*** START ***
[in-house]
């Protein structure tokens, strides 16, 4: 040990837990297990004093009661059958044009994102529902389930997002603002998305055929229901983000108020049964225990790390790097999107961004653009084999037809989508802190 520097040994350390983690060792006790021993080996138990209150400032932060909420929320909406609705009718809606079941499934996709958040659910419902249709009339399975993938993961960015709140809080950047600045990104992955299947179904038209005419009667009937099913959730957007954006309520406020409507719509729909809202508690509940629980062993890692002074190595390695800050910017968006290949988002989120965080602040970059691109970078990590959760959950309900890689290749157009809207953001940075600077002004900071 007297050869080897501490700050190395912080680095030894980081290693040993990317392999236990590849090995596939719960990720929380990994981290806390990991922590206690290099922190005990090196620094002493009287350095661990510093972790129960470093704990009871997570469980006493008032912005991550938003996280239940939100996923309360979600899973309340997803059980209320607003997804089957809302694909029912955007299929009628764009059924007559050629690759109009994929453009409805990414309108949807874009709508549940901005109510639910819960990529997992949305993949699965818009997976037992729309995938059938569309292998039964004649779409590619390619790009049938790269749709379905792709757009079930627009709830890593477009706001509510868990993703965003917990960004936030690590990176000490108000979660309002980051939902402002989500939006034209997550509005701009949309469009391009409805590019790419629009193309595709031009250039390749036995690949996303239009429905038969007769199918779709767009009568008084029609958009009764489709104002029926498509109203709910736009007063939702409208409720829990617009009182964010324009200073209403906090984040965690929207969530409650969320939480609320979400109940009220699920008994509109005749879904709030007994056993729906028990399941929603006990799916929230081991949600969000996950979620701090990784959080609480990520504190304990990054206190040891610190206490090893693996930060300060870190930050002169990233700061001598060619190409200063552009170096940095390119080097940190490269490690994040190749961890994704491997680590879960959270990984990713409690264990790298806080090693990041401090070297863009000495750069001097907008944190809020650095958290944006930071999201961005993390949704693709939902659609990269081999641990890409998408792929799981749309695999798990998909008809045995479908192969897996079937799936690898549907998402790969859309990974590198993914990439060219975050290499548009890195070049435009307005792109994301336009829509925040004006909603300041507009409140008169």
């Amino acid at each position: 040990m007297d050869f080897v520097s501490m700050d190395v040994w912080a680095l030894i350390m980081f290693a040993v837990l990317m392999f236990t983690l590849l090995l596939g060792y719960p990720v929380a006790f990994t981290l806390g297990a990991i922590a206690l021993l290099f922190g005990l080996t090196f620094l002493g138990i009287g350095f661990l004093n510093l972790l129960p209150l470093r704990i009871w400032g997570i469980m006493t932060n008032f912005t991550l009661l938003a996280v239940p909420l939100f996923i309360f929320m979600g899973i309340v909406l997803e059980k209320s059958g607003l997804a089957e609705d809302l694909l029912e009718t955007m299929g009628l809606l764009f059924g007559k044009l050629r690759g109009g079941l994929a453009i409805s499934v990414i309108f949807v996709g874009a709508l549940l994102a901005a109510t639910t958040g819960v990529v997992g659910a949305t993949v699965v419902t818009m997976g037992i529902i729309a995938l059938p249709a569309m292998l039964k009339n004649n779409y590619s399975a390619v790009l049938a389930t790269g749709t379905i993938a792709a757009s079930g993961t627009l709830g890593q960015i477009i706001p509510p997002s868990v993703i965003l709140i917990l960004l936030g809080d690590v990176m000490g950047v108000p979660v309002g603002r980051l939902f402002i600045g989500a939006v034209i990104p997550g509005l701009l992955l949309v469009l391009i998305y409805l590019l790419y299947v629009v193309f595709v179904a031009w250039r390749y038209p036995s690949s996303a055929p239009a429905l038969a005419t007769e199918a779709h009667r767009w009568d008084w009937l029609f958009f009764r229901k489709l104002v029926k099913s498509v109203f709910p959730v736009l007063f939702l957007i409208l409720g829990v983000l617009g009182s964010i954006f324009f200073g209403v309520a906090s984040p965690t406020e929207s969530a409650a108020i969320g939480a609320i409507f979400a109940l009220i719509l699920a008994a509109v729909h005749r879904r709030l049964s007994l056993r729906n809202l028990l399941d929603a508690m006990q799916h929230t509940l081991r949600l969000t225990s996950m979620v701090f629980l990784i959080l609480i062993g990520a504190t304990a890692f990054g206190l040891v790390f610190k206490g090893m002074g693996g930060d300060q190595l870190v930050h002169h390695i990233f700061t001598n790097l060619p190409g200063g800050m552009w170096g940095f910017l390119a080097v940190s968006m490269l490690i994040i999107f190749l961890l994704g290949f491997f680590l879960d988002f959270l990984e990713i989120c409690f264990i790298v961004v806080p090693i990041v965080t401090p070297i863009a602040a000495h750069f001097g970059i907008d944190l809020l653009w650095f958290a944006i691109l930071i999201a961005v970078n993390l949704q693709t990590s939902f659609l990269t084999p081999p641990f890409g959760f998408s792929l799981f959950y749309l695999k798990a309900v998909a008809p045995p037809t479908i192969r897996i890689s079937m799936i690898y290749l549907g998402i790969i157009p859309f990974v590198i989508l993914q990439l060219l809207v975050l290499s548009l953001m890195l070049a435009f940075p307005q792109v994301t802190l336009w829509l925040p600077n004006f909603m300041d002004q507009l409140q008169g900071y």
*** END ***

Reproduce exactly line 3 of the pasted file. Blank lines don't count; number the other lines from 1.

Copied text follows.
């Amino acid at each position: 040990m007297d050869f080897v520097s501490m700050d190395v040994w912080a680095l030894i350390m980081f290693a040993v837990l990317m392999f236990t983690l590849l090995l596939g060792y719960p990720v929380a006790f990994t981290l806390g297990a990991i922590a206690l021993l290099f922190g005990l080996t090196f620094l002493g138990i009287g350095f661990l004093n510093l972790l129960p209150l470093r704990i009871w400032g997570i469980m006493t932060n008032f912005t991550l009661l938003a996280v239940p909420l939100f996923i309360f929320m979600g899973i309340v909406l997803e059980k209320s059958g607003l997804a089957e609705d809302l694909l029912e009718t955007m299929g009628l809606l764009f059924g007559k044009l050629r690759g109009g079941l994929a453009i409805s499934v990414i309108f949807v996709g874009a709508l549940l994102a901005a109510t639910t958040g819960v990529v997992g659910a949305t993949v699965v419902t818009m997976g037992i529902i729309a995938l059938p249709a569309m292998l039964k009339n004649n779409y590619s399975a390619v790009l049938a389930t790269g749709t379905i993938a792709a757009s079930g993961t627009l709830g890593q960015i477009i706001p509510p997002s868990v993703i965003l709140i917990l960004l936030g809080d690590v990176m000490g950047v108000p979660v309002g603002r980051l939902f402002i600045g989500a939006v034209i990104p997550g509005l701009l992955l949309v469009l391009i998305y409805l590019l790419y299947v629009v193309f595709v179904a031009w250039r390749y038209p036995s690949s996303a055929p239009a429905l038969a005419t007769e199918a779709h009667r767009w009568d008084w009937l029609f958009f009764r229901k489709l104002v029926k099913s498509v109203f709910p959730v736009l007063f939702l957007i409208l409720g829990v983000l617009g009182s964010i954006f324009f200073g209403v309520a906090s984040p965690t406020e929207s969530a409650a108020i969320g939480a609320i409507f979400a109940l009220i719509l699920a008994a509109v729909h005749r879904r709030l049964s007994l056993r729906n809202l028990l399941d929603a508690m006990q799916h929230t509940l081991r949600l969000t225990s996950m979620v701090f629980l990784i959080l609480i062993g990520a504190t304990a890692f990054g206190l040891v790390f610190k206490g090893m002074g693996g930060d300060q190595l870190v930050h002169h390695i990233f700061t001598n790097l060619p190409g200063g800050m552009w170096g940095f910017l390119a080097v940190s968006m490269l490690i994040i999107f190749l961890l994704g290949f491997f680590l879960d988002f959270l990984e990713i989120c409690f264990i790298v961004v806080p090693i990041v965080t401090p070297i863009a602040a000495h750069f001097g970059i907008d944190l809020l653009w650095f958290a944006i691109l930071i999201a961005v970078n993390l949704q693709t990590s939902f659609l990269t084999p081999p641990f890409g959760f998408s792929l799981f959950y749309l695999k798990a309900v998909a008809p045995p037809t479908i192969r897996i890689s079937m799936i690898y290749l549907g998402i790969i157009p859309f990974v590198i989508l993914q990439l060219l809207v975050l290499s548009l953001m890195l070049a435009f940075p307005q792109v994301t802190l336009w829509l925040p600077n004006f909603m300041d002004q507009l409140q008169g900071y």